We must move more quickly to address climate change – but that doesn’t mean ignoring some of the potential knock-on impacts of doing so. Olivia Harris sets out the issues the housing sector and the government must be alive to along the way
The UK hosting of COP26 has brought into sharp focus the issue of climate change and sustainability, and the findings announced by the Intergovernmental Panel on Climate Change (IPCC) have shocked many and created a renewed sense of urgency and overriding need for action to be taken now.
That climate change is happening is beyond dispute. All that matters now is how quickly we can act to slow the rise in global emissions and mitigate against the worst of the already irreversible impacts. While the UK only contributes roughly 1% to global emissions, along with all nations we have a role to play in collectively averting a climate catastrophe.
Such sentiments may seem, at times, far removed by the day-to-day world of affordable housing, but they are not. They are integral to everything we do going forward.
From our asset management strategy for existing homes, to future development opportunities, and the growing need for more affordable homes. Like the whole of the housing sector, and across the built environment world as well, we have a key role to play in not only shaping the government’s response to the climate crisis, but also in implementing it.
That implementation takes many forms. From seeking to ensure that any new development not only meets but also exceeds sustainability regulations, to actively mapping out how we can improve energy efficiency and carbon reduction across our existing homes, both in terms of the fabric of assets and the habits of our residents.
However, this comes at a significant cost, which will increase as requirements become ever more stringent as we accelerate towards carbon neutrality. These costs relate to direct development costs, as well as retrofitting often old and not always readily adaptable buildings.
In addition, retrofitting of measures to improve sustainability have – in the aftermath of the cladding scandal – become something that many leaseholders, residents and landlords have become increasingly wary of.
While cost should not be the driving issue in seeking to tackle climate change, it will become so as we learn the trade-offs that will have to take place to accommodate it.
“Other unintended consequences often manifest themselves in more subtle forms, such as the impact on our residents’ ability to afford their homes in the long term”
These trade-offs include viability-related pressures with developers having increased costs associated with sustainability, which will lead to a reduction in the quantum of new affordable housing. It will also drive decisions around rebuild and densify, retrofit or divest.
It is for this reason that we would call on the government to act to mitigate some of these costs to ensure that in reducing carbon we are not inadvertently reducing the number of affordable homes as an unintended consequence.
Other unintended consequences often manifest themselves in more subtle forms, such as the impact on our residents’ ability to afford their homes in the long term. One such consequence is the additional costs associated with other forms of heating as we make the transition away from individual gas boilers to electric heating or combined heat networks.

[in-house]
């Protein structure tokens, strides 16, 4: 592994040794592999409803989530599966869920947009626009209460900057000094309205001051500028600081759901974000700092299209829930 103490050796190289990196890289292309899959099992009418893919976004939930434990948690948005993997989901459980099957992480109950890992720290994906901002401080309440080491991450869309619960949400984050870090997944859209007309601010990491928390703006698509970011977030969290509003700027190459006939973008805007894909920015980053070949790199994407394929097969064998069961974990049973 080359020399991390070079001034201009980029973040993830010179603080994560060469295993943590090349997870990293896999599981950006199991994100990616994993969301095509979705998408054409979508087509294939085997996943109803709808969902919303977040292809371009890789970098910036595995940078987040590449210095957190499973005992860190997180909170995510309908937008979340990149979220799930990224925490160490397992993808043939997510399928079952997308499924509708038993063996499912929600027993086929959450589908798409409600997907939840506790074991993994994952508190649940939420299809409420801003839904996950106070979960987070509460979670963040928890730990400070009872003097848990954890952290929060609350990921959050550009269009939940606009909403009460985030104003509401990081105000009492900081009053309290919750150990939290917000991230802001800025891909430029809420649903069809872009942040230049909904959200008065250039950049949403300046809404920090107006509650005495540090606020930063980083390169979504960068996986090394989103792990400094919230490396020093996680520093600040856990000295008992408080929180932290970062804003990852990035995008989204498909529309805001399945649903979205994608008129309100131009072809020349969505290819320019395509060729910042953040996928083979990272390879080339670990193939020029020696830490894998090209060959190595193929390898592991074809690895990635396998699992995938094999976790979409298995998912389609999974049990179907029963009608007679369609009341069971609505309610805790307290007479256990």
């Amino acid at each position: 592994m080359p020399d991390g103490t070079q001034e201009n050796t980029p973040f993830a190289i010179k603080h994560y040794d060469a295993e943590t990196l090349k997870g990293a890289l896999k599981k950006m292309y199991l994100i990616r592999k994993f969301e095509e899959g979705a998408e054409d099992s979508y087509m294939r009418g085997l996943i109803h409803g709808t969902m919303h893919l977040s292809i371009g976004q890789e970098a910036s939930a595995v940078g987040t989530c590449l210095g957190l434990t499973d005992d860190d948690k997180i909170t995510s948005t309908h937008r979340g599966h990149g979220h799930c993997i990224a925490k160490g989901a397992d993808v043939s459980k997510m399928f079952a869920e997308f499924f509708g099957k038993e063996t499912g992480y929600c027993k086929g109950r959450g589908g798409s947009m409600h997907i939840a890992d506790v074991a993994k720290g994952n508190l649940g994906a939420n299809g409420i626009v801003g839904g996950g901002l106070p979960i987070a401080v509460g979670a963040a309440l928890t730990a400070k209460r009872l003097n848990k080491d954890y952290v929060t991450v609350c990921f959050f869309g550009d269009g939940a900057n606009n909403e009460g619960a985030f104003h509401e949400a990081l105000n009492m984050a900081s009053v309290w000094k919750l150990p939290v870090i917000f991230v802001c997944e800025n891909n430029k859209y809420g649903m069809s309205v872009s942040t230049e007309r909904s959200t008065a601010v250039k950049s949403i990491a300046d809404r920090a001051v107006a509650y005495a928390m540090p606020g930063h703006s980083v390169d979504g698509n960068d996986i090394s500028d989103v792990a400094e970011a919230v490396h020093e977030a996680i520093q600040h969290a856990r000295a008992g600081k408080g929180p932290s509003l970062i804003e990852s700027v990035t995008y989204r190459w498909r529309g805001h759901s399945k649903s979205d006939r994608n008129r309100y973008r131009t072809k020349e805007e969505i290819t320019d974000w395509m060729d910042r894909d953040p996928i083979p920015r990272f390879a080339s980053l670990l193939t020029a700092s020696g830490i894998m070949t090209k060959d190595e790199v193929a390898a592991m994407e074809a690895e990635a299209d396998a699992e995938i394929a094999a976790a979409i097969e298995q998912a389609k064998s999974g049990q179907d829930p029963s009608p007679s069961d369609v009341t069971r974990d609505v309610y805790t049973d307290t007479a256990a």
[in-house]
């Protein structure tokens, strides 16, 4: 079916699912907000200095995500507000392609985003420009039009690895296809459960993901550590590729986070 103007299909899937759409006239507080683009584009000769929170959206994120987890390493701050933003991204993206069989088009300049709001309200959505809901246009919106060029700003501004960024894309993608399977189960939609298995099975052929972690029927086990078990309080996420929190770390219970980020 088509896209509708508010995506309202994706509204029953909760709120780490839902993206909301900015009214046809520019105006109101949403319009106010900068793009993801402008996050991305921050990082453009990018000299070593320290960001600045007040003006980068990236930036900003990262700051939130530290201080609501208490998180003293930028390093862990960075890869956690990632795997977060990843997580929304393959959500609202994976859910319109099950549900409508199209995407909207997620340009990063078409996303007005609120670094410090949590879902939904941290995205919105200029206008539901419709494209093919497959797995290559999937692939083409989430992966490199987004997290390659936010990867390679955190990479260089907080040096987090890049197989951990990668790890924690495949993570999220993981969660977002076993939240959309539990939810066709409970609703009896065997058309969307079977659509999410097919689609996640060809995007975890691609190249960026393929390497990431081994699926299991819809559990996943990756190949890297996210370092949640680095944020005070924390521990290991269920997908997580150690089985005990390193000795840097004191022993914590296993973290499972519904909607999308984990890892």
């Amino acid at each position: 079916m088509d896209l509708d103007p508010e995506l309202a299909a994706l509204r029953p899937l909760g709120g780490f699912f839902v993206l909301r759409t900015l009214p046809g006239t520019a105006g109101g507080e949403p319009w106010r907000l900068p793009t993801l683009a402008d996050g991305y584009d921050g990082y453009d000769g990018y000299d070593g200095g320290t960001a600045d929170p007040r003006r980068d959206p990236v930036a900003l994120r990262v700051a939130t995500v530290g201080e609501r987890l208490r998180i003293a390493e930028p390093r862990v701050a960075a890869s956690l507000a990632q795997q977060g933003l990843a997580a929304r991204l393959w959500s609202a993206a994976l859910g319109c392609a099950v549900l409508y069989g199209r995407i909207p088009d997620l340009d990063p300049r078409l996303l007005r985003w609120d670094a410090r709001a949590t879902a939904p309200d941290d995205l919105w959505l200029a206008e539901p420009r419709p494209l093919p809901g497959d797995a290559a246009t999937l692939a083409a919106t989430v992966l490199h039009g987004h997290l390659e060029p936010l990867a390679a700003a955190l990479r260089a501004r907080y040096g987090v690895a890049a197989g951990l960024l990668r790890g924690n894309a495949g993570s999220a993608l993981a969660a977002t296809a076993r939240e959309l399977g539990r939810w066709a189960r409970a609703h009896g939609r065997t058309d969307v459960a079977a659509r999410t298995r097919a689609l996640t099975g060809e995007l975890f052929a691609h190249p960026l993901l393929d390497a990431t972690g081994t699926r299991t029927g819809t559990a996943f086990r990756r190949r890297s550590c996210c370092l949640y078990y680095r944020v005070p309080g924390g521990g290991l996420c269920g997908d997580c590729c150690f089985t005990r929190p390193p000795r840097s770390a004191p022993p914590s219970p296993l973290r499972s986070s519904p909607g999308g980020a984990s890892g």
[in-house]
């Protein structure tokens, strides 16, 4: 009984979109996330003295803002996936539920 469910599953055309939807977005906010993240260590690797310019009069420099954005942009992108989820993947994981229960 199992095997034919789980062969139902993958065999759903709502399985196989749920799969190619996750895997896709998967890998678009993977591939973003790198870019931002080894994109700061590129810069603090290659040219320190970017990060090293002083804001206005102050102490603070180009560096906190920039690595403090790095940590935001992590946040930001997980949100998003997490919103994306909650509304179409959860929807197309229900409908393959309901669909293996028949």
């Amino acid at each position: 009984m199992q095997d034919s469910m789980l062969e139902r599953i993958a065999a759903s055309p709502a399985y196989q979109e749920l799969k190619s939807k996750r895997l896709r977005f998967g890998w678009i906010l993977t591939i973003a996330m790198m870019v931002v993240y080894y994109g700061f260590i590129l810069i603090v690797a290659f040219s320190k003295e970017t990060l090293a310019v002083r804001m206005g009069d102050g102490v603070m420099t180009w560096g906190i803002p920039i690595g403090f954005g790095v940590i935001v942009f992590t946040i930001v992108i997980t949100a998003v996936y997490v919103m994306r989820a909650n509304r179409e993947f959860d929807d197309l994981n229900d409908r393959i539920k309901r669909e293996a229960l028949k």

While these additional costs may seem marginal, they add a cost of living pressure to residents. Here, along with other landlords, we will closely monitor the impact of such transitions, while remaining committed to the overall objective of improving energy efficiency and carbon reduction.
Perhaps the greatest unintended consequence of tackling climate change through the improved energy efficiency of existing homes is the likely impact of such measures across older homes within the private rented sector.
The requirement on landlords to improve their homes is of course welcome but will leave many landlords facing significant capital costs.
Our concern here is that many private landlords may choose to sell their properties rather than invest in them or will seek to claw that investment back through increased rents. Either way there is the potential to further deplete the amount of available stock within the private rented sector which could broadly be defined as affordable to those on medium incomes.
“Our concern is that many private landlords may choose to sell their properties rather than invest in them or will seek to claw that investment back through increased rents”
This puts further pressure on many of those residents who are struggling to meet their living costs and may be unable to find alternative accommodation within their existing neighbourhood. The solution over the long-term is the provision of more intermediate housing for rent, however, that supply will take time to come forward even if policymakers agreed to accelerate the delivery of it.
So, while we as an organisation remain committed to playing our part in the effort to address climate change and improve the sustainability of the housing sector, we also must be mindful that there will be significant unintended cost consequences. Not insurmountable cost consequences, but ones the government needs to reflect on and consider its response to.
This autumn we not only have COP26 but also the Spending Review. An ideal opportunity, in our opinion, to address these challenges in an integrated way through further support for the sector to assist with the transition and help us achieve our shared ambitions.
Olivia Harris, chief executive, Dolphin Living